He came on stage with those arm supports that aren’t quite crutches but definitely more than walking sticks. The audience watched in half-awe, half-pity as he slowly staggered across the stage. The concertmaster trailed behind holding his own violin in one hand and nervously clutching Perlman’s Stradivarius in the other. Finally reaching centre stage, Perlman laid his walking sticks aside, stepped onto the platform, loosened his bow tie, rescued his violin, smiled at the conductor, and started playing. His posture was horrible. His shoulders slouched and his left hand flattened on the fingerboard as if permanently glued there. His hair was frazzled and entirely uncombed. And for the duration of the piece he never, ever looked at the conductor or any of the orchestra for that matter. In appearance, he was the worst soloist you could imagine.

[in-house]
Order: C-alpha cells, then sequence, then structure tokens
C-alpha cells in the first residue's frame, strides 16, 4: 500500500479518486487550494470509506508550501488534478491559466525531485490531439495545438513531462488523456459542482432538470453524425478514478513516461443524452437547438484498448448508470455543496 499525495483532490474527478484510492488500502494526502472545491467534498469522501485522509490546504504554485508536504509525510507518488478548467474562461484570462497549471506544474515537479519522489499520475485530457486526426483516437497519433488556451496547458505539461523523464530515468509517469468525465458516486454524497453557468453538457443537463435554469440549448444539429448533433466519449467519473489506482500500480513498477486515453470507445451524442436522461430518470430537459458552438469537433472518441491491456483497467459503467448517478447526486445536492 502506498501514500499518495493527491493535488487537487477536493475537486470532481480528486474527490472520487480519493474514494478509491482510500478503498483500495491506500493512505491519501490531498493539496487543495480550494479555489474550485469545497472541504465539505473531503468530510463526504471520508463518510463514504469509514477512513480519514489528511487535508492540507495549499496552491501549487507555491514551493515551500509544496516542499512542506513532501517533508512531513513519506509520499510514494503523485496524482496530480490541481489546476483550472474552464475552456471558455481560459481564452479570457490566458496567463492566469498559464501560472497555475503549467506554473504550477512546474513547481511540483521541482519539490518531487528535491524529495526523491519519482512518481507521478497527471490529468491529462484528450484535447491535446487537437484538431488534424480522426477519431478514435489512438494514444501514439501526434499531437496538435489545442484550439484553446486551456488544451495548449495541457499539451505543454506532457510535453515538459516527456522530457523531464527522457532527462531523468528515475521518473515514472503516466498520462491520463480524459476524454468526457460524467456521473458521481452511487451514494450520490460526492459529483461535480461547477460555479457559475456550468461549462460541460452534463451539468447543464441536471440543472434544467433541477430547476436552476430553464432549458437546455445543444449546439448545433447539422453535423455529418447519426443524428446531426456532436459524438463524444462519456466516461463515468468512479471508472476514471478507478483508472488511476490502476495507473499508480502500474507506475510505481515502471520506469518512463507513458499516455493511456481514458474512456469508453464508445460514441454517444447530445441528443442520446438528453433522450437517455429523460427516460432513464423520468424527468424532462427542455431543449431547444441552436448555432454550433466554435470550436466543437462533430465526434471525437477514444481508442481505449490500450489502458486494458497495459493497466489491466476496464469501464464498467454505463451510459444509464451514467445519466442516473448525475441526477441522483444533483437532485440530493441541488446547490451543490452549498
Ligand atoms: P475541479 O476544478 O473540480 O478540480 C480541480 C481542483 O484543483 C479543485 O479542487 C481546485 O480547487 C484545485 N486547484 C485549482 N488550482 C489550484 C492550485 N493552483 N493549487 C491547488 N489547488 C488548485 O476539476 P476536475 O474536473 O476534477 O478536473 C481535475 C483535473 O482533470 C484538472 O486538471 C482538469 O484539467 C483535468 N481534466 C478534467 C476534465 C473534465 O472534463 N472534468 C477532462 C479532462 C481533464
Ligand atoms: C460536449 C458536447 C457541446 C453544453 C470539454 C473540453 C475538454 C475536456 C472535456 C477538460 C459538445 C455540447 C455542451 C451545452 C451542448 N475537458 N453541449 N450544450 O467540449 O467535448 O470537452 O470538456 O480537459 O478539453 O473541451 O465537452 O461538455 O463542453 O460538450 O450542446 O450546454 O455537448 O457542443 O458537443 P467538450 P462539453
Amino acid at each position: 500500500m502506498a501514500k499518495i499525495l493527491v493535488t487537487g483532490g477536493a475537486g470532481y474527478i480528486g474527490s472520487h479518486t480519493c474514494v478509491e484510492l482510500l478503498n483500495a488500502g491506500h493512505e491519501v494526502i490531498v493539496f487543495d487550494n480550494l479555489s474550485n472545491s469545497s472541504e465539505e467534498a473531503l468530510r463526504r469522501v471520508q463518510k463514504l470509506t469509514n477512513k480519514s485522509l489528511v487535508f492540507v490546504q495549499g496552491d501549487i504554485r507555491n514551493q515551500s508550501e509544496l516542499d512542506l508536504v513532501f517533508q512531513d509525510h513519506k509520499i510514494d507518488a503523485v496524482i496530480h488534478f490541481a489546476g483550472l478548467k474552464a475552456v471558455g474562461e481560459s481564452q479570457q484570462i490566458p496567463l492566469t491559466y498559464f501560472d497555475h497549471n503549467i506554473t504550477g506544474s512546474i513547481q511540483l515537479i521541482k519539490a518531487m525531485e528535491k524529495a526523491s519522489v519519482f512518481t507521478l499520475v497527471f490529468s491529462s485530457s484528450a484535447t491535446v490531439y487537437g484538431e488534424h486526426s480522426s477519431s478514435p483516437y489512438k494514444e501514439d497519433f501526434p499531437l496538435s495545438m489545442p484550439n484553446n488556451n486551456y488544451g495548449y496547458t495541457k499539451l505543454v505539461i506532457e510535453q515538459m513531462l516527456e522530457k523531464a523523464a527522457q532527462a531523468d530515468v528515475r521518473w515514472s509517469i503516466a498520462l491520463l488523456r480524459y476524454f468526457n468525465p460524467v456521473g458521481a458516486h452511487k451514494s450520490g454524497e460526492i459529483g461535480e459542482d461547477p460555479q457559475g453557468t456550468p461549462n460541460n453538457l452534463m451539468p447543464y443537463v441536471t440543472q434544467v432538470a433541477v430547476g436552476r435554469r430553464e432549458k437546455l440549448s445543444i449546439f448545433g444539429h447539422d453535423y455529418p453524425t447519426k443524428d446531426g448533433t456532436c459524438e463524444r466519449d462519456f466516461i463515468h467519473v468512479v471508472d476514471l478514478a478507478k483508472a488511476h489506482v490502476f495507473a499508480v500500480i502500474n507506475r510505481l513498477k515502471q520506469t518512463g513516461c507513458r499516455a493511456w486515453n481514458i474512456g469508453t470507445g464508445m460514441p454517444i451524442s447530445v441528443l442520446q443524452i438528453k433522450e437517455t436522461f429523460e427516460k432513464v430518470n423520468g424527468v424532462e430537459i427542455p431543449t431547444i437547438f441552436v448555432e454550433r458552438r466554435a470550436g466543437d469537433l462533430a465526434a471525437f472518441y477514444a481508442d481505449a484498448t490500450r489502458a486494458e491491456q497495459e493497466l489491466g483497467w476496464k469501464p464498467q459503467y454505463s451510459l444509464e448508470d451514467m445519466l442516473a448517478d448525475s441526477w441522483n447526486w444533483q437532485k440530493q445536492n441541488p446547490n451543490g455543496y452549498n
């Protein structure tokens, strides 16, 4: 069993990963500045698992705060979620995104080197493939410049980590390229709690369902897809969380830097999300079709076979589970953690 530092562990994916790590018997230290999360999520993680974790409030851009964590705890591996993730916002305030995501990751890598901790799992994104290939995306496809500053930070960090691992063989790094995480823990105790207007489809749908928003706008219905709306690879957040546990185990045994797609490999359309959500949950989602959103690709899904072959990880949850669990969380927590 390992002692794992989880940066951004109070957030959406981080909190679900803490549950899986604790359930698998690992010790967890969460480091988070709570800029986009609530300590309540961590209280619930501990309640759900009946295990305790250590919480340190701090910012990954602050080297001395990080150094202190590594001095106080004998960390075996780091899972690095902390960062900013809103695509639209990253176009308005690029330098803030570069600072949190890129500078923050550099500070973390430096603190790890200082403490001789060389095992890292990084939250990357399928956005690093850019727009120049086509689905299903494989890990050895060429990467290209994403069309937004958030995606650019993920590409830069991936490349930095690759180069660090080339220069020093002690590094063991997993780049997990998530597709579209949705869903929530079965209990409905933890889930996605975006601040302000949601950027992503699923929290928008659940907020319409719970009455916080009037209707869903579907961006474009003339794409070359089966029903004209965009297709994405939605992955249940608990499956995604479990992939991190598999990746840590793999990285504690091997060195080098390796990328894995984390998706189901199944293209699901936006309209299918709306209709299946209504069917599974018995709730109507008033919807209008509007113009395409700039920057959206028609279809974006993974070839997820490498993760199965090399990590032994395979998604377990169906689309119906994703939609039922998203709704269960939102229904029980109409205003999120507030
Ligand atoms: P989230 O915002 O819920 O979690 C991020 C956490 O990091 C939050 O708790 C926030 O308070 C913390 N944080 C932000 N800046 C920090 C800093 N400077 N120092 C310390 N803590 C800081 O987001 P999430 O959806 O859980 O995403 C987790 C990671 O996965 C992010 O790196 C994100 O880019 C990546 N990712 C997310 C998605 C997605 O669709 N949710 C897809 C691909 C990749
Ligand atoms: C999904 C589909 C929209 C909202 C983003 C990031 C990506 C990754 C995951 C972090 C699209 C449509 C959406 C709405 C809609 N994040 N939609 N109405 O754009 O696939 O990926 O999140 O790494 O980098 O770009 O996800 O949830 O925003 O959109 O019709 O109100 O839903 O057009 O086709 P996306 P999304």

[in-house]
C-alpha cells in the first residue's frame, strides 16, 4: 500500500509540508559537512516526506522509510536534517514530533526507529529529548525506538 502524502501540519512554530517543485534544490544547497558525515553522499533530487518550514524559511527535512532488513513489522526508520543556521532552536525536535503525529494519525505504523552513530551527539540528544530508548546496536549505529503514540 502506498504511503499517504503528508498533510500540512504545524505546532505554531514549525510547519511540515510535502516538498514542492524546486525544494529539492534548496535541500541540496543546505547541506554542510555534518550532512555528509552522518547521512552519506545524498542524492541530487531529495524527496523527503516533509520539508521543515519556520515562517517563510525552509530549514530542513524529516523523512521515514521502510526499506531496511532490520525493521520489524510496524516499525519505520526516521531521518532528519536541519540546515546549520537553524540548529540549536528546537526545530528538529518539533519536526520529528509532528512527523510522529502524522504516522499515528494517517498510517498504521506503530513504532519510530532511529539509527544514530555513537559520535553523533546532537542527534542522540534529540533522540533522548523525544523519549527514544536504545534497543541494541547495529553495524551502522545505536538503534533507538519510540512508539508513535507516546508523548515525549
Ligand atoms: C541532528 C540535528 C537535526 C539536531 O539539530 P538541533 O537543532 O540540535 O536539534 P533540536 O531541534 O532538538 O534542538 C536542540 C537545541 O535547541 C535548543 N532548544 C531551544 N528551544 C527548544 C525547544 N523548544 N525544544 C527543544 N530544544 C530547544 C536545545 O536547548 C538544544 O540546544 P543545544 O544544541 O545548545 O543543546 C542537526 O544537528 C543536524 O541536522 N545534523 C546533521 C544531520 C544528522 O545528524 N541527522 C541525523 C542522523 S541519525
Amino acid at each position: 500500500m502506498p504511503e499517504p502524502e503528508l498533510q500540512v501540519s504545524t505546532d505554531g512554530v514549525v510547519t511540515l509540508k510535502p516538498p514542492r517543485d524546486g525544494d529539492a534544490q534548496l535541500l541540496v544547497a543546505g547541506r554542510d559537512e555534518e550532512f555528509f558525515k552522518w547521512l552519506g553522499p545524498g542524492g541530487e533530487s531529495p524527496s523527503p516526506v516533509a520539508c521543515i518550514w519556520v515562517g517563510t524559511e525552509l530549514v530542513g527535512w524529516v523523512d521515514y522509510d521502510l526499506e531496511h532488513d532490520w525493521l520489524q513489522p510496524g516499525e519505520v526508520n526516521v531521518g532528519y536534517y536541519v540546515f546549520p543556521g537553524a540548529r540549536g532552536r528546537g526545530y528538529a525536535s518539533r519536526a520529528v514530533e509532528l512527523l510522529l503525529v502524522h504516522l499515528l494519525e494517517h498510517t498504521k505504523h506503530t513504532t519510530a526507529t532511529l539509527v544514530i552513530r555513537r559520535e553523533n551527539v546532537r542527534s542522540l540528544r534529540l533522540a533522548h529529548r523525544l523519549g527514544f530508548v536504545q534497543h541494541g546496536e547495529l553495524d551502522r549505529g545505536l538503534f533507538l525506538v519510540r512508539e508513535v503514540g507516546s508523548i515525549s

But just listen to him play. It was as if he was playing for himself, or perhaps a secret lover, injecting so much emotion but all within his own world. His eyes were closed for most of it leaving the audience free to stare and stare and – in my case – drool. (Even members of the orchestra were ignoring their music to gaze in awe.) The intonation was perfect (as was to be expected) but so were his dynamics and double-stops and impossibly high shifts. It was surreal.
If you haven’t heard of him, I’ll give you a taste. This is the piece I’m playing for my RCM exam this year. (And I have great confidence that it will sound nowhere near as good as this version.) I digress.
Now, prepare to be amazed.